In how many ways can you fit two of these yellow triangles together? Can you predict the number of ways two blue triangles can be fitted together?

Can you find all the different ways of lining up these Cuisenaire rods?

Can you work out how many cubes were used to make this open box? What size of open box could you make if you had 112 cubes?

Using different numbers of sticks, how many different triangles are you able to make? Can you make any rules about the numbers of sticks that make the most triangles?

Cut four triangles from a square as shown in the picture. How many different shapes can you make by fitting the four triangles back together?

Use the interactivity to play two of the bells in a pattern. How do you know when it is your turn to ring, and how do you know which bell to ring?

How many different ways can you find of fitting five hexagons together? How will you know you have found all the ways?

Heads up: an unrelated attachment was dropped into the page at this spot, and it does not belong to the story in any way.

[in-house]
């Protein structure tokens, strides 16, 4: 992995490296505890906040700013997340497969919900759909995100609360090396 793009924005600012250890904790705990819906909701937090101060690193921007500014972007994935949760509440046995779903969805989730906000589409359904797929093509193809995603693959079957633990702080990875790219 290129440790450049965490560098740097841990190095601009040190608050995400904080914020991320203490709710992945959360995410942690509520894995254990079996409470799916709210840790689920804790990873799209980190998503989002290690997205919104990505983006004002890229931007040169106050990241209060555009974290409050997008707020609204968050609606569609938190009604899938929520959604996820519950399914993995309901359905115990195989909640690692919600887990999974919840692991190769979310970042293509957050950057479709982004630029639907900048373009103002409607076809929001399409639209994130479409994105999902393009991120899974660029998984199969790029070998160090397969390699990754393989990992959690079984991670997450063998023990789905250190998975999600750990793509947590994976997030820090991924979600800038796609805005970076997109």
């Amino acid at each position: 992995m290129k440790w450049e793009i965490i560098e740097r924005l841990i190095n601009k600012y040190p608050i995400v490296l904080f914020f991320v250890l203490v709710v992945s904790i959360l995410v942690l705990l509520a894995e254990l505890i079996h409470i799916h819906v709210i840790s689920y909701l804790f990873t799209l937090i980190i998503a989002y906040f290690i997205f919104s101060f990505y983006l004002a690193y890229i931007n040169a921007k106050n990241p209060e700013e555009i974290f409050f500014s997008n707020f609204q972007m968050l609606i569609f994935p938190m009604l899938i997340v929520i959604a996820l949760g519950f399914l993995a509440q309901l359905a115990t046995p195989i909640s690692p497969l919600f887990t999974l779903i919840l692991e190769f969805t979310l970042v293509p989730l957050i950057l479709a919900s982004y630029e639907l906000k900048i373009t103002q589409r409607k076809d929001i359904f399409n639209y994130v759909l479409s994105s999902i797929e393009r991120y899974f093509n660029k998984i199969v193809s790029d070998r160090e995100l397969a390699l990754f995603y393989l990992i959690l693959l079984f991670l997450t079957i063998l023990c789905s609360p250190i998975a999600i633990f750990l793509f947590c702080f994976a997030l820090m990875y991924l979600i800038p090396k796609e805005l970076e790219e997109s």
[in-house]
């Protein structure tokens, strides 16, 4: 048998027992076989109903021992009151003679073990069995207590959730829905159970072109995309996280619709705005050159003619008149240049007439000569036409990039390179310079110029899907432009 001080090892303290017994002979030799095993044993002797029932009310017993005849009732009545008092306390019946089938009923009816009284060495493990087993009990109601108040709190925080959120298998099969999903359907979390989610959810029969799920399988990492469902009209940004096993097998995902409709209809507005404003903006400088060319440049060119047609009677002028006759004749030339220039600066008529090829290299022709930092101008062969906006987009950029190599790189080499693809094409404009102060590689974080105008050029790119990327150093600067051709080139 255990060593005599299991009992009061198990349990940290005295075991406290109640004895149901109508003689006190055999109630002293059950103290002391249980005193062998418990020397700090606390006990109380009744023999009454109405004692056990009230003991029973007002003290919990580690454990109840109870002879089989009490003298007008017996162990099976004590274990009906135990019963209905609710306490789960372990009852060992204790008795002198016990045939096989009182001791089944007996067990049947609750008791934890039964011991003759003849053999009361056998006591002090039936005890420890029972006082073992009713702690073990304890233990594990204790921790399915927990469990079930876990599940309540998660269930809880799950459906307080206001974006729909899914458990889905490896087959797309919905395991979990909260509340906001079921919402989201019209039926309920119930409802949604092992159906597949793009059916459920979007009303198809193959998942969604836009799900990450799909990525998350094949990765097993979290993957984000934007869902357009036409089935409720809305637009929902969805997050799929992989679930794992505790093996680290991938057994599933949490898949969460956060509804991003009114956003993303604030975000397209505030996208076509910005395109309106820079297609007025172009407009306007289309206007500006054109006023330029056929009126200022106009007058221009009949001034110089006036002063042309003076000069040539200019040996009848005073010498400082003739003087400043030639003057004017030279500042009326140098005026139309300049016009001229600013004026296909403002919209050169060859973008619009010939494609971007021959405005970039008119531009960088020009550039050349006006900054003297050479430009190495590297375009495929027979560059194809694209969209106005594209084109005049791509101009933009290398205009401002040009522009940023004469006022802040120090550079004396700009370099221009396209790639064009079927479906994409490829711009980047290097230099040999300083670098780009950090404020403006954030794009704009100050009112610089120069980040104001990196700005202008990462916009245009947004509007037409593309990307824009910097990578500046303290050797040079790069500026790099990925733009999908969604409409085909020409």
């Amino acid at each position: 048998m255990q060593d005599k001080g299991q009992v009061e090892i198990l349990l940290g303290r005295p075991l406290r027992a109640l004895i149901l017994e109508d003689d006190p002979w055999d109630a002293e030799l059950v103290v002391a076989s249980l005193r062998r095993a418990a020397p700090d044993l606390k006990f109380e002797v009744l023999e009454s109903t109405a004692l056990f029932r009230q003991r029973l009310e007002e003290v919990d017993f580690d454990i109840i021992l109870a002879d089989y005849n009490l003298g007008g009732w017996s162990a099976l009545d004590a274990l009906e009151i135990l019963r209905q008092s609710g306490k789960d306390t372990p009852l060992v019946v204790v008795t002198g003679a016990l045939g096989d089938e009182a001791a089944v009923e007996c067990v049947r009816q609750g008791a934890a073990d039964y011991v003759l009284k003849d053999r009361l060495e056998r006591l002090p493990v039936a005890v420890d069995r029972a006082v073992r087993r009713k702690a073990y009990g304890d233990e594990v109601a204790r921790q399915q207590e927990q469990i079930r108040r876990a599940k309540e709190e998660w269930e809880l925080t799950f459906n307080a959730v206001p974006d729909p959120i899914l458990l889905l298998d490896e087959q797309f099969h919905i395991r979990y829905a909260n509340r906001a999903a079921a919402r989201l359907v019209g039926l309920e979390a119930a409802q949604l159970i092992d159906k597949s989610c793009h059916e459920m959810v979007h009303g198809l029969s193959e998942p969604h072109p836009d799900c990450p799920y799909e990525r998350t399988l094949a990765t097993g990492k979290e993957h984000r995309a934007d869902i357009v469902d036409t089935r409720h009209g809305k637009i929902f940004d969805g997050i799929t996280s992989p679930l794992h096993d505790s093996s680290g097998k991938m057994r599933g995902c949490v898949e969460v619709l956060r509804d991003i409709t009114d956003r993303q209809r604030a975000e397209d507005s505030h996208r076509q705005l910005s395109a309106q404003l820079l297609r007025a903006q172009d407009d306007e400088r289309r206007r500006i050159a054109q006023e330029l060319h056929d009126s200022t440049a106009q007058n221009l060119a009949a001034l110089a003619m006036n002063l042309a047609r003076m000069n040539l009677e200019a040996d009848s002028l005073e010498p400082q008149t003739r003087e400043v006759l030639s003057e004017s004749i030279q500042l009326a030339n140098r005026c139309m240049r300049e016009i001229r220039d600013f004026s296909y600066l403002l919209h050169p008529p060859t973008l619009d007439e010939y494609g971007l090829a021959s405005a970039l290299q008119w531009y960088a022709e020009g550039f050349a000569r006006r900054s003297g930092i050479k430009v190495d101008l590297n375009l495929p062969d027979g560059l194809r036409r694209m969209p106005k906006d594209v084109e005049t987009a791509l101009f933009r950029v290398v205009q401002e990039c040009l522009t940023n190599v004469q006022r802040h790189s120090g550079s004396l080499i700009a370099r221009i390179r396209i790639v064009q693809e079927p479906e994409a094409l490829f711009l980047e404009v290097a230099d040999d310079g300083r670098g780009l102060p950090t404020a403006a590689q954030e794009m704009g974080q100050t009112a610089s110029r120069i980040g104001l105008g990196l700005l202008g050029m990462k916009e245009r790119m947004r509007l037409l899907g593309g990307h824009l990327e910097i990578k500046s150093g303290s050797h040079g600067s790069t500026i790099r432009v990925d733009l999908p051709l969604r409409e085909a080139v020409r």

This problem is based on a code using two different prime numbers less than 10. You'll need to multiply them together and shift the alphabet forwards by the result. Can you decipher the code?

Two sudokus in one. Challenge yourself to make the necessary connections.

A game for 2 people. Take turns placing a counter on the star. You win when you have completed a line of 3 in your colour.

An activity making various patterns with 2 x 1 rectangular tiles.

A magician took a suit of thirteen cards and held them in his hand face down. Every card he revealed had the same value as the one he had just finished spelling. How did this work?

This second Sudoku article discusses "Corresponding Sudokus" which are pairs of Sudokus with terms that can be matched using a substitution rule.

How can you arrange the 5 cubes so that you need the smallest number of Brush Loads of paint to cover them? Try with other numbers of cubes as well.

What is the smallest cuboid that you can put in this box so that you cannot fit another that's the same into it?

Use the interactivity to find all the different right-angled triangles you can make by just moving one corner of the starting triangle.